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French farmer finds rare coin featuring Charlemagne just before his death

Baku, April 7, AZERTAC

A rare 1,200-year-old silver coin featuring Charlemagne, one of the only known portraits made of the emperor during his lifetime, was recently rediscovered and promptly taken on a wild journey from a farm in France, to the bidding grounds of eBay and, finally, to a museum in Germany.

The coin's modern travels began when a man in France wanted to build a house but was short on cash. He remembered that he had inherited a coin collection from his grandfather, a farmer in the Paris region. After going through his grandfather's collection, the man discovered the Charlemagne coin, known as a denarius, and he put it up for auction on eBay.

"We have here some experts that regularly check what is on eBay concerning archaeology," said Frank Pohle, director of the Route Charlemagne, a group of municipal museums in Aachen, Germany, that focus on cultural history. "One of them told me 'Hey, there is a piece of money in eBay France that could be a real denarius of Charlemagne."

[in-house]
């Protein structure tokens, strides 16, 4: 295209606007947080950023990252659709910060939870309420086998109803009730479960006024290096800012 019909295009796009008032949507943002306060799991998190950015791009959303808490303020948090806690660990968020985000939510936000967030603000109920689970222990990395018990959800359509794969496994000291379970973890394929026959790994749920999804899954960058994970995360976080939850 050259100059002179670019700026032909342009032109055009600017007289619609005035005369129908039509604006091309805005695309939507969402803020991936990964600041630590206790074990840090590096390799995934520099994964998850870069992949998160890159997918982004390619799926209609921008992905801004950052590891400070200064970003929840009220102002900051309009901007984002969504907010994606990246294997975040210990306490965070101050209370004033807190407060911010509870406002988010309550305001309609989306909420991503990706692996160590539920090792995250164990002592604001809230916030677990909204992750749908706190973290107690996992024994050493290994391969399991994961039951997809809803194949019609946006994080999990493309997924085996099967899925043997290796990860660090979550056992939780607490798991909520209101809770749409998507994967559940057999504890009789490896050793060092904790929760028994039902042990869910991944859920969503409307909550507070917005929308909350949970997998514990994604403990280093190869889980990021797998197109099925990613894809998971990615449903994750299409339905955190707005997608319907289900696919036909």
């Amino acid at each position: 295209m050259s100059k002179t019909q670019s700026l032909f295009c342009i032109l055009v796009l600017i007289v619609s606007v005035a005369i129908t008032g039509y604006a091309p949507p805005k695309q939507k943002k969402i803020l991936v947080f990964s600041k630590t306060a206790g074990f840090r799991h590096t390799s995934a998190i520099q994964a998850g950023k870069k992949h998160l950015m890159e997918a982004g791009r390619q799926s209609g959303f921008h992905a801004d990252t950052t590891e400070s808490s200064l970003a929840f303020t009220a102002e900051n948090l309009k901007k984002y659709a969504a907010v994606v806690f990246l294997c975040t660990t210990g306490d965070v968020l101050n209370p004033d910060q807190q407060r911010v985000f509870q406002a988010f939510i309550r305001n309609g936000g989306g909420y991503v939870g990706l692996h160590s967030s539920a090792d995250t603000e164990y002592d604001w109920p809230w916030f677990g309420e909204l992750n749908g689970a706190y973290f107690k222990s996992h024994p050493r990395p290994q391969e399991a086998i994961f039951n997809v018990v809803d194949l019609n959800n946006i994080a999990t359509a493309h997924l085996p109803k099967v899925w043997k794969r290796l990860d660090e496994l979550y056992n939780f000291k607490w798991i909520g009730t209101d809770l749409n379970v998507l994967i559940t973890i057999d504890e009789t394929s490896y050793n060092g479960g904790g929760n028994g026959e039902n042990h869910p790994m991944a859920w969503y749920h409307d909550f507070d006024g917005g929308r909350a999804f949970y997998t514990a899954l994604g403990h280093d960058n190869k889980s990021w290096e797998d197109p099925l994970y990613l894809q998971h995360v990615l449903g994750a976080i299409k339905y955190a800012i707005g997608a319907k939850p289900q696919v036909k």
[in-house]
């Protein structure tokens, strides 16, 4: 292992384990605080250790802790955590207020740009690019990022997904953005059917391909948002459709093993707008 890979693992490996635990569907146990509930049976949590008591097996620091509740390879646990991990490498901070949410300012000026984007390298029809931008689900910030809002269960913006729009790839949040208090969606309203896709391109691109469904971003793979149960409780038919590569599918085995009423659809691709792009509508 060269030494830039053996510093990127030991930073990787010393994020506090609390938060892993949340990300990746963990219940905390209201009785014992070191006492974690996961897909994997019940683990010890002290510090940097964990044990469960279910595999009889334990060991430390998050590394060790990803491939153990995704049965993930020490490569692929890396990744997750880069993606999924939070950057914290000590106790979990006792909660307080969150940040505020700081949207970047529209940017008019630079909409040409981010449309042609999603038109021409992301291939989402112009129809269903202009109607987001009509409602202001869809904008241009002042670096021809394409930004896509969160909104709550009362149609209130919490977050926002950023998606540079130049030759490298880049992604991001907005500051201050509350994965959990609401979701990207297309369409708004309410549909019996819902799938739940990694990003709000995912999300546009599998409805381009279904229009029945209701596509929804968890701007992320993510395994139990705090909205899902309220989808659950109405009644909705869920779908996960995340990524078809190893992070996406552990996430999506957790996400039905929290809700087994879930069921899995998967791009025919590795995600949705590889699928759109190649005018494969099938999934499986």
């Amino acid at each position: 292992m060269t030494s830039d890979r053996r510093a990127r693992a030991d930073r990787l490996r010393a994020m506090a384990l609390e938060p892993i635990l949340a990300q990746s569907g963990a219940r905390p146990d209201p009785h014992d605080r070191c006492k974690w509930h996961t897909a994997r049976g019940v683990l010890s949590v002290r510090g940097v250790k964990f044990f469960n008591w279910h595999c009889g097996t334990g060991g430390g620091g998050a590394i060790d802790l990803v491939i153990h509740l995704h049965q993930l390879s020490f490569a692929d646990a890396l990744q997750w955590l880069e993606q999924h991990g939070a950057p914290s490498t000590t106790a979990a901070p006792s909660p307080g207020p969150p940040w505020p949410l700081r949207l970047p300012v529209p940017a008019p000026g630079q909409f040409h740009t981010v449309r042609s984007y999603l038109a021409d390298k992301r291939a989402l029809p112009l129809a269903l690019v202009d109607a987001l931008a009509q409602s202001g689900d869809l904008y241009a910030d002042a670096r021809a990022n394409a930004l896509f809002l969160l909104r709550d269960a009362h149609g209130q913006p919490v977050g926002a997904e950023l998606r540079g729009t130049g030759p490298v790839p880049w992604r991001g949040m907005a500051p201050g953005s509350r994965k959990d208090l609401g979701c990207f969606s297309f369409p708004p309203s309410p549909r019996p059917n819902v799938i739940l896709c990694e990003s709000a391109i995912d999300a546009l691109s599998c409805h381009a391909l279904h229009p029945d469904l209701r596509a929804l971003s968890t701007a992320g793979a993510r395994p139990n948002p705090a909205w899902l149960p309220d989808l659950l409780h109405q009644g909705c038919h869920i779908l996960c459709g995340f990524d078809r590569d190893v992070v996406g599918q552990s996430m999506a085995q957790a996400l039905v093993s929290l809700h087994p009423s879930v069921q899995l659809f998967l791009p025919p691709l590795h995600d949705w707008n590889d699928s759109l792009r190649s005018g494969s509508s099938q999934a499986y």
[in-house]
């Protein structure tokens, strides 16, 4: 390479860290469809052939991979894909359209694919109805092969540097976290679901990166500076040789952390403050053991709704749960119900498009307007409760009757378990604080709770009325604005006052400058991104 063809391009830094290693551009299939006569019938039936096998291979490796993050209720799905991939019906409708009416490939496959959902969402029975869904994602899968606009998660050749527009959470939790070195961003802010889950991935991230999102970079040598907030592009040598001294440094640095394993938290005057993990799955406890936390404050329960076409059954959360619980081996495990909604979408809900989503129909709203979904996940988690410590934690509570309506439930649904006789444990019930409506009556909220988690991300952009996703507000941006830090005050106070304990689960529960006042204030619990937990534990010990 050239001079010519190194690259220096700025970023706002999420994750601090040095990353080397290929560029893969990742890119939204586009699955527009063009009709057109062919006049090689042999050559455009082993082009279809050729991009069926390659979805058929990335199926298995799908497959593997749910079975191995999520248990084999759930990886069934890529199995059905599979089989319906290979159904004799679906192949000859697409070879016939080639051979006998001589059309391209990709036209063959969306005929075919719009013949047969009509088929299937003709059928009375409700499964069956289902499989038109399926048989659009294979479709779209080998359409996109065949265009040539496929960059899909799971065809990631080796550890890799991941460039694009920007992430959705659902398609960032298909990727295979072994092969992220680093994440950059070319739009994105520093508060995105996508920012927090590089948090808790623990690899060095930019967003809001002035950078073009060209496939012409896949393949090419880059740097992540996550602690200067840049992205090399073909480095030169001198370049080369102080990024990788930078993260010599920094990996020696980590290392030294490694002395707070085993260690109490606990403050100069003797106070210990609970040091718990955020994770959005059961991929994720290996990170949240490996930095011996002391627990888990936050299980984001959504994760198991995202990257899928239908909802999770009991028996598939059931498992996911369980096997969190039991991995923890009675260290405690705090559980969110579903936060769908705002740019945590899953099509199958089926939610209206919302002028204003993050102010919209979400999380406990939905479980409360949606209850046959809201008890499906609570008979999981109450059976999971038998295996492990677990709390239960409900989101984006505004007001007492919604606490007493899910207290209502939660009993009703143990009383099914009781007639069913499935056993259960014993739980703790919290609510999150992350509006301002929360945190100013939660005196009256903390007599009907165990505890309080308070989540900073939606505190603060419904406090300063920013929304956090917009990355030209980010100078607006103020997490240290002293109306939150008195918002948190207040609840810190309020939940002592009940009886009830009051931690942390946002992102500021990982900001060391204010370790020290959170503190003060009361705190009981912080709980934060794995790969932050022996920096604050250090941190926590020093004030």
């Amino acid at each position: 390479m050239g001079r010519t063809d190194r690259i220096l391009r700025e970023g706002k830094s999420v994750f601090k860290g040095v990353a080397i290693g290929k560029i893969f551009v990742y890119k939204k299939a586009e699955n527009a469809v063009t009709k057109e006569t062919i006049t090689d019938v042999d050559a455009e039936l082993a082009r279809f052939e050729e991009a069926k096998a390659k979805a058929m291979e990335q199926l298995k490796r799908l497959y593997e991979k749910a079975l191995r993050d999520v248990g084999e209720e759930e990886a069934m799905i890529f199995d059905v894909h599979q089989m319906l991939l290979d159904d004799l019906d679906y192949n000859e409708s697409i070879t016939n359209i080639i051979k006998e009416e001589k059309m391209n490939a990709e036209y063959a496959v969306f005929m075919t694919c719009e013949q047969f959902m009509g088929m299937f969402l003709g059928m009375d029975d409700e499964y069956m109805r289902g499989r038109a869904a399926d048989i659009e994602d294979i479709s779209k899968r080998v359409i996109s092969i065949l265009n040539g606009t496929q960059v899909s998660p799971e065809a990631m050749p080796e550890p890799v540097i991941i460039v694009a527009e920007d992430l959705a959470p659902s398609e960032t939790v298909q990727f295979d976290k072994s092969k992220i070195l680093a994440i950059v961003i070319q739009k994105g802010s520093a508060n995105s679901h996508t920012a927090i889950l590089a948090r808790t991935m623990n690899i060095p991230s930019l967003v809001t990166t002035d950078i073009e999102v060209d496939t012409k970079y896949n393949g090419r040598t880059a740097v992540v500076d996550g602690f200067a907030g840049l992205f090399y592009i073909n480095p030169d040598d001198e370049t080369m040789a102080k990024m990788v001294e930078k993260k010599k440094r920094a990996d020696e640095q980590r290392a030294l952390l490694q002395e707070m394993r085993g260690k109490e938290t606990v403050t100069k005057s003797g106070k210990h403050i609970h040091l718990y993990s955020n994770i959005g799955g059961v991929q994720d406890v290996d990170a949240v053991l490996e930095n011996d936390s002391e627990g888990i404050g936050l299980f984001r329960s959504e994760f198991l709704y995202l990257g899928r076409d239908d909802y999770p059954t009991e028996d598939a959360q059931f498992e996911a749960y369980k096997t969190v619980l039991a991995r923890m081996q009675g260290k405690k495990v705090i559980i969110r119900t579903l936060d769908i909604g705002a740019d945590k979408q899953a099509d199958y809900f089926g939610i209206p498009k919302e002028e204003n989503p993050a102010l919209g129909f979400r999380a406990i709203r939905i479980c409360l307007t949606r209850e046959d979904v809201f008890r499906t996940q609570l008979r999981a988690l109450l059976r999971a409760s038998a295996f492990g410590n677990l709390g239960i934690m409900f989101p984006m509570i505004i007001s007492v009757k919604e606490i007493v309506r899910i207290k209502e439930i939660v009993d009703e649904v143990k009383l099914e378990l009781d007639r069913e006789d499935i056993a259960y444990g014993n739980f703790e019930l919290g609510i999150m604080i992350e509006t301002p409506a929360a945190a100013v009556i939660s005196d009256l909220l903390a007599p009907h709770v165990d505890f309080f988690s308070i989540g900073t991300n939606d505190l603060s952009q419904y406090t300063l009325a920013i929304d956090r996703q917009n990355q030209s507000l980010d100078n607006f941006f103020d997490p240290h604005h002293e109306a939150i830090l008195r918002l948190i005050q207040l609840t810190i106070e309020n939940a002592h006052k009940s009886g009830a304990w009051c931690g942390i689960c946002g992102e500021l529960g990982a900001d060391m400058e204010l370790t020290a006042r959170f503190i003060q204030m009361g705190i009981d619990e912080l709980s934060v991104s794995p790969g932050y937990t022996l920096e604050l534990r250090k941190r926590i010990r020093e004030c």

The museum decided to enter a bid. To their relief, they got the coin depicting Charlemagne and his imperial title: IMP(erator) AVG(ustus), a reference to Emperor Augustus, the first Roman emperor and a title used by the many emperors of the Roman Empire, whom Charlemagne was trying to emulate.

Charlemagne (ruled A.D. 768 to 814), also known as Charles the Great, was king of the Franks and became the first ruler to unite Western and Central Europe after the fall of the Western Roman Empire in the fifth century A.D. Due to his political power, military might and close relationship with the Vatican, Charlemagne was crowned emperor of the Romans on Christmas day in A.D. 800.

There are only about 50 individual denarii coins bearing a portrait of Charlemagne created in his lifetime. "Most [denarii] only have his name on it, no portrait," Marjanko Pilekić, a numismatist and research assistant at the Coin Cabinet of the Schloss Friedenstein Gotha Foundation in Germany, who is not involved with the newfound coin, told Live Science.

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